A new research study has been published which predicts the death rates for major cancers across Europe in 2019. Ten cancers, including pancreatic, were included in the study which examined six countries and Europe as a whole, including the UK.
The researchers looked at men and women separately and also split the results by age group to see differences between older and younger people.
Cancer mortality rates, also known as death rates (the number of deaths per 100,000 people in a population over a year), have been calculated using population numbers and current cancer trends.
The good news…
The good news is that cancer death rates are expected to fall across Europe for both men and women. The UK has, for many decades, had worse cancer outcomes then other countries but now seems to have improved and mostly closed the gap. This means that the chances of dying from cancer are at an all time low, but deaths remain high as the population rises, and in particular as the number of older people increases.
The not so good news…
Unfortunately, not all cancer death rates are decreasing for men and women across all countries. Lung cancer death rates will continue to rise in women and breast cancer death rates will slightly increase in Poland. The most alarming finding of the study, however, is for pancreatic cancer. Death rates in males will remain relatively stable or show a slight increase, but in females the rise will be greater. Pancreatic cancer is the only major cancer site where death rates will increase across Europe.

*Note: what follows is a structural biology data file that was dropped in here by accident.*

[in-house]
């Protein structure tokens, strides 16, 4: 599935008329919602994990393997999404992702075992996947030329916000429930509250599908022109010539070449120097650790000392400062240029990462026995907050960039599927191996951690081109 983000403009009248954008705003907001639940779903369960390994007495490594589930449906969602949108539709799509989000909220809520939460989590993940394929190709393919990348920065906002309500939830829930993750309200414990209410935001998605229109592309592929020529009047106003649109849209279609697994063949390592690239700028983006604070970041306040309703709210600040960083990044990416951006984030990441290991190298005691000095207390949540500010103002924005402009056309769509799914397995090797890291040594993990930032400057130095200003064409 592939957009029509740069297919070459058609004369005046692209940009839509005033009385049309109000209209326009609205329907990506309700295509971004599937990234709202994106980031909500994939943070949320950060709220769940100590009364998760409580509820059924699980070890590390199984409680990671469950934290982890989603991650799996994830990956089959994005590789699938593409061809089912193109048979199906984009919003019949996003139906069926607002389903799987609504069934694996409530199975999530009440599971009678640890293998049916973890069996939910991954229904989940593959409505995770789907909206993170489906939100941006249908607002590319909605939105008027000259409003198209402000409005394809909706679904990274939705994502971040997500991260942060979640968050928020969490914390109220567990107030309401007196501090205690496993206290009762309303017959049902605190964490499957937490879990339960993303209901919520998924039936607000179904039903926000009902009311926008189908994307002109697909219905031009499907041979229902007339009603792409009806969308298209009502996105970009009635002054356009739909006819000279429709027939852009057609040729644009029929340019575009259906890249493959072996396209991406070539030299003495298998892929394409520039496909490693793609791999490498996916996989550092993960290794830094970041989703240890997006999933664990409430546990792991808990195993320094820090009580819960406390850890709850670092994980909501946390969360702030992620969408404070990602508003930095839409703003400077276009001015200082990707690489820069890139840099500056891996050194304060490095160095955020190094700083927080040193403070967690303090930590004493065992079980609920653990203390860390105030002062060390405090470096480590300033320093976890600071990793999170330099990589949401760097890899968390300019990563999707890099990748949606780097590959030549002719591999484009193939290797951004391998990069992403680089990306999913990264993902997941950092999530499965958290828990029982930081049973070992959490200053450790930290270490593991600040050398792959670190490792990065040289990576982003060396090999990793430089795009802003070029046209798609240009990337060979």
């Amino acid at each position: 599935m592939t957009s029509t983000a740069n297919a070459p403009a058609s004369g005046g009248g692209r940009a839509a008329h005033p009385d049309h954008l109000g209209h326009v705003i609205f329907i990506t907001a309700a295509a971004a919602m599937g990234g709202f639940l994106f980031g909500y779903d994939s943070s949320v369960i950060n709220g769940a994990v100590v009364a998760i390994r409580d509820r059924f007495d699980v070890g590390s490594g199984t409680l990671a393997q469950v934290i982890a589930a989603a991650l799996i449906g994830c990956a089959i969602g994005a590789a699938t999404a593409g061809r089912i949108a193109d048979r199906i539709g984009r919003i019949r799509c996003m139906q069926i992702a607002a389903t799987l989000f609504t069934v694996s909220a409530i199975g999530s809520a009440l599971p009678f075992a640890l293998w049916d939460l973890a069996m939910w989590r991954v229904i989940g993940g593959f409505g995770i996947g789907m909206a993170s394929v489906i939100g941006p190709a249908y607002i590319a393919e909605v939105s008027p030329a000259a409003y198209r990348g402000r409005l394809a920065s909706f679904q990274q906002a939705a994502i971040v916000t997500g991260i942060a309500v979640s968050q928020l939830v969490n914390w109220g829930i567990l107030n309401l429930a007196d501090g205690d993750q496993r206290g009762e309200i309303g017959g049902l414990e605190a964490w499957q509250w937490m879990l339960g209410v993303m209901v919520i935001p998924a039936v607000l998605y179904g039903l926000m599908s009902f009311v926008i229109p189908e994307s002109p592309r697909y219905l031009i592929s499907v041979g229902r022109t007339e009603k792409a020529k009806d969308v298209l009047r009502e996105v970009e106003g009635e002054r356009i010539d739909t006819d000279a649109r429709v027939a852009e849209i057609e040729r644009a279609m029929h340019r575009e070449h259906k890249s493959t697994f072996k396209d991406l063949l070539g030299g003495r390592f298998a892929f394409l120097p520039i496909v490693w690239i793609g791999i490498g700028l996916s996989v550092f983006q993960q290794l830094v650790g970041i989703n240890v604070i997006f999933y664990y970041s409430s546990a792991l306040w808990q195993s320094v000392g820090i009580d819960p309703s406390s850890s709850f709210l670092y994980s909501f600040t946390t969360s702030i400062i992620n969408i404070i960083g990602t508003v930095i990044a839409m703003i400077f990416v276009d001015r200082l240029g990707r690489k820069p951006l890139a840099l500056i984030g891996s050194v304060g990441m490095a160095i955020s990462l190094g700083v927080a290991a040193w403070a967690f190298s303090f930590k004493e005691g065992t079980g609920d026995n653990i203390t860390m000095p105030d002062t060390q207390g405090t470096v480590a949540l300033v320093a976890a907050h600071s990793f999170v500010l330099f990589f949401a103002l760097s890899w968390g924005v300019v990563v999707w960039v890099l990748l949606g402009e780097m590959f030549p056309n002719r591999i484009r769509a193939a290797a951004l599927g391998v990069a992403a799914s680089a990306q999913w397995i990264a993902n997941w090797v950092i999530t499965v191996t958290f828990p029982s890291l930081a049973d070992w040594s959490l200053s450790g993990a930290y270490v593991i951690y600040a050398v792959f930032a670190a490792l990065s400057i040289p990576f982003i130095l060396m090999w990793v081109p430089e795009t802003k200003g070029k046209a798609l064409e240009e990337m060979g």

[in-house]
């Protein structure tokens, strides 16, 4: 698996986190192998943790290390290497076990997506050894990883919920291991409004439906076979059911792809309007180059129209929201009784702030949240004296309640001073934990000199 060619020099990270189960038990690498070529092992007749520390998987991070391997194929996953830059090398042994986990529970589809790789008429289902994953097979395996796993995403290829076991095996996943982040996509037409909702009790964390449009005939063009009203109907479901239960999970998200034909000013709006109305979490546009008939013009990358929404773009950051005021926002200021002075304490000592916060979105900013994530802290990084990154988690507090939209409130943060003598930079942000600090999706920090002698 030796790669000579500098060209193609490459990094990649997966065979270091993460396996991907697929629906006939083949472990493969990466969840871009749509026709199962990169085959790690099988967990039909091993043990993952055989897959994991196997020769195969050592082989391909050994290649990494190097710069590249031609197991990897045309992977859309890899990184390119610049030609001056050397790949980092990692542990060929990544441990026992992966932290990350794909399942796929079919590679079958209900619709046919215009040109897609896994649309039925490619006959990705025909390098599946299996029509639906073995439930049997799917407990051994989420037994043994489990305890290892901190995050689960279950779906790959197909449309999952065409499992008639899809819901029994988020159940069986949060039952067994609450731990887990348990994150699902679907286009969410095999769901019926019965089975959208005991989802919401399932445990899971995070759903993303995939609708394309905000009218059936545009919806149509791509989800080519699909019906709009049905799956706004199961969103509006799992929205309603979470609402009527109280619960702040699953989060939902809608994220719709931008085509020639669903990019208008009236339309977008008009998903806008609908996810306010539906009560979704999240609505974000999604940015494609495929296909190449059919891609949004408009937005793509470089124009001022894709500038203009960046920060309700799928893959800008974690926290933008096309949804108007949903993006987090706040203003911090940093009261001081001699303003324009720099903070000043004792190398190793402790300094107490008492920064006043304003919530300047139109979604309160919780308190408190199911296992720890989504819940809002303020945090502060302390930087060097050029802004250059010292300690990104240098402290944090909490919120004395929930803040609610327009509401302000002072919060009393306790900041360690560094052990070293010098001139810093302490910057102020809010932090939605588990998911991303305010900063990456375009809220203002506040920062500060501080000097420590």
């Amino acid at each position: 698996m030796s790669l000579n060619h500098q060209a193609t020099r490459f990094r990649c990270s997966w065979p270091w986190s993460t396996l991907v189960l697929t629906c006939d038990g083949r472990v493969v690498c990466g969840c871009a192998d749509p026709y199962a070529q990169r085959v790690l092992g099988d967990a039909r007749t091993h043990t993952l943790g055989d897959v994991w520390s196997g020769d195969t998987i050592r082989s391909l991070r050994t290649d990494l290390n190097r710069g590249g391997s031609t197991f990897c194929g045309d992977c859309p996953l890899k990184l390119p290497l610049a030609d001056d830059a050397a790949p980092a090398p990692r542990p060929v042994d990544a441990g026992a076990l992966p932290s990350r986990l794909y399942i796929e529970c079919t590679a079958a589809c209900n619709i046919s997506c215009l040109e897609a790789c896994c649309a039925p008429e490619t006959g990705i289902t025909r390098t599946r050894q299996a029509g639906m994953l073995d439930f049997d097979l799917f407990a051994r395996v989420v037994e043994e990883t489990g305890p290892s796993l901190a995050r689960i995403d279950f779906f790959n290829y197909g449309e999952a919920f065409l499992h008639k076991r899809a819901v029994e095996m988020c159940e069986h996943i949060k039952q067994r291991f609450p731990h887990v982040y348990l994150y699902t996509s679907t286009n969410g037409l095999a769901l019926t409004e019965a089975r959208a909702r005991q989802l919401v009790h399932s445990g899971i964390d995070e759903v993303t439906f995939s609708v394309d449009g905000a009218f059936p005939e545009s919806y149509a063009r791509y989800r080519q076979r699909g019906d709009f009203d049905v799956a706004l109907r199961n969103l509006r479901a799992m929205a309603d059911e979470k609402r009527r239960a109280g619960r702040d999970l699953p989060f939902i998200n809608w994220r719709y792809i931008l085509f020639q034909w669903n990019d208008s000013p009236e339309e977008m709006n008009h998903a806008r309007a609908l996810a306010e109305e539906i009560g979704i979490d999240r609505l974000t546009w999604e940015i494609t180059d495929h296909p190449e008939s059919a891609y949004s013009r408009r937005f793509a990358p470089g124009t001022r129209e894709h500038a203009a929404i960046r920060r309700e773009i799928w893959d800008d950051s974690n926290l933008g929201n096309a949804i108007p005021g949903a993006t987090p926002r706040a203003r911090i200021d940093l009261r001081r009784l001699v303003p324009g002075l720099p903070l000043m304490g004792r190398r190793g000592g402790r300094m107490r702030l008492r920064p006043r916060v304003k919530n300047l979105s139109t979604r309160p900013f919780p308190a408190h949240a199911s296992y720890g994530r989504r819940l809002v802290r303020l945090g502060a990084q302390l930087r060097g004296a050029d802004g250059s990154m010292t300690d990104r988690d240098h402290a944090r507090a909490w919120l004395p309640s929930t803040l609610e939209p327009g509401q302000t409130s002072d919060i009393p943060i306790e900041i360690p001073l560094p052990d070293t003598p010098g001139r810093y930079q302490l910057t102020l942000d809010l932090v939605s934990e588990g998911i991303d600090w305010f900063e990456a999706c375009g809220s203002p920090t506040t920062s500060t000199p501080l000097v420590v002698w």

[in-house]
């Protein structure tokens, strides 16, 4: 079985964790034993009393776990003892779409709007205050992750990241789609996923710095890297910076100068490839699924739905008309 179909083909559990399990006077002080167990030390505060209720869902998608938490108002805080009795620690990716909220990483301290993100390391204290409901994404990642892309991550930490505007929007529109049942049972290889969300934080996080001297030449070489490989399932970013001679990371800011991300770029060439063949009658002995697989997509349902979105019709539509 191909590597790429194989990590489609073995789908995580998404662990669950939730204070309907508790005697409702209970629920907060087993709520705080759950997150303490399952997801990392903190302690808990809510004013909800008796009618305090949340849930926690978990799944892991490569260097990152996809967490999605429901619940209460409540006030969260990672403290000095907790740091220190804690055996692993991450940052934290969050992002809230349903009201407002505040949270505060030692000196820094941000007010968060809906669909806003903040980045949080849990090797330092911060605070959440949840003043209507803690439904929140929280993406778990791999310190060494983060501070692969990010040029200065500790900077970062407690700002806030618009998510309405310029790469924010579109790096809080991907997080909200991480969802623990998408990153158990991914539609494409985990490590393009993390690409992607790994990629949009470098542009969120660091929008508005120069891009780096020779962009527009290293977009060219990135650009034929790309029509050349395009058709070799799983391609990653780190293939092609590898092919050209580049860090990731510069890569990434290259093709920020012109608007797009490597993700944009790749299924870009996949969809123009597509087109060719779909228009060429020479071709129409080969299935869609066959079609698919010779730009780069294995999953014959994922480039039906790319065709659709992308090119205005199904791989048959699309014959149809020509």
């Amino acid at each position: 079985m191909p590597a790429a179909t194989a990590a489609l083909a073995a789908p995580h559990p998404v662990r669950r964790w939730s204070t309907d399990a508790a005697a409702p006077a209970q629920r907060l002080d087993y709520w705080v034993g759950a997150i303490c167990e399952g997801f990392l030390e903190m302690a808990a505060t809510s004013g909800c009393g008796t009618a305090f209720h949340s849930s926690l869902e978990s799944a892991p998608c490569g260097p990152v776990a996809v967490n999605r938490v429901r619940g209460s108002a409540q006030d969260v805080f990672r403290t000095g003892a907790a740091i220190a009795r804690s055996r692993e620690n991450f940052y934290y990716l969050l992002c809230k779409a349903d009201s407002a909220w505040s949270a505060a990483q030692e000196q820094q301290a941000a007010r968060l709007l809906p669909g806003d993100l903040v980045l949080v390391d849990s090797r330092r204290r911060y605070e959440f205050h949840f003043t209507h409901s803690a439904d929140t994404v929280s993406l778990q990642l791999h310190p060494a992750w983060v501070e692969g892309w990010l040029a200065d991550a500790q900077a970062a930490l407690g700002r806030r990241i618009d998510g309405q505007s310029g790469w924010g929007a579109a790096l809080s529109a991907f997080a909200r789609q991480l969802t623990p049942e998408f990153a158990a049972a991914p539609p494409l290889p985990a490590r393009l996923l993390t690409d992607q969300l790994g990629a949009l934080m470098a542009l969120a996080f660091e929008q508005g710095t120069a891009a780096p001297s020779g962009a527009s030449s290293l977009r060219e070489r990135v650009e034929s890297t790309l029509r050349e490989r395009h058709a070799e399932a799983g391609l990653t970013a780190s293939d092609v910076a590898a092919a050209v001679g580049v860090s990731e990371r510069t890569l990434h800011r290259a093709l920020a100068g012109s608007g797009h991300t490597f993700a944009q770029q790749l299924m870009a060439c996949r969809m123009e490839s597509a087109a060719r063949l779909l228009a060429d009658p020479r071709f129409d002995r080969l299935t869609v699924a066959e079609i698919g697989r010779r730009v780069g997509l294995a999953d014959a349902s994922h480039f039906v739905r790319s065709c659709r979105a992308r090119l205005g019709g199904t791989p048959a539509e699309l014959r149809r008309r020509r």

Why are pancreatic cancer death rates increasing?
Researchers carrying out the study commented part of the increase may be due to tobacco smoking and increases in the number of people who are over weight or diagnosed with type 2 diabetes. All of which increase the risk of getting pancreatic cancer. Furthermore, as one of the researchers, Professor Carlo La Vecchia explained, pancreatic cancer receives very little research funding into its prevention, detection and treatment.
Other cancers, such as breast or prostate cancer have benefitted from a high level of media coverage due to the increasing number of survivors and famous faces backing campaigns. Pancreatic cancer has a low survival rate, around 7% of people diagnosed survive to 5 years and therefore there are fewer people able to press for change and champion the cause. The survival rate has barely changed in decades and awareness of the disease is low.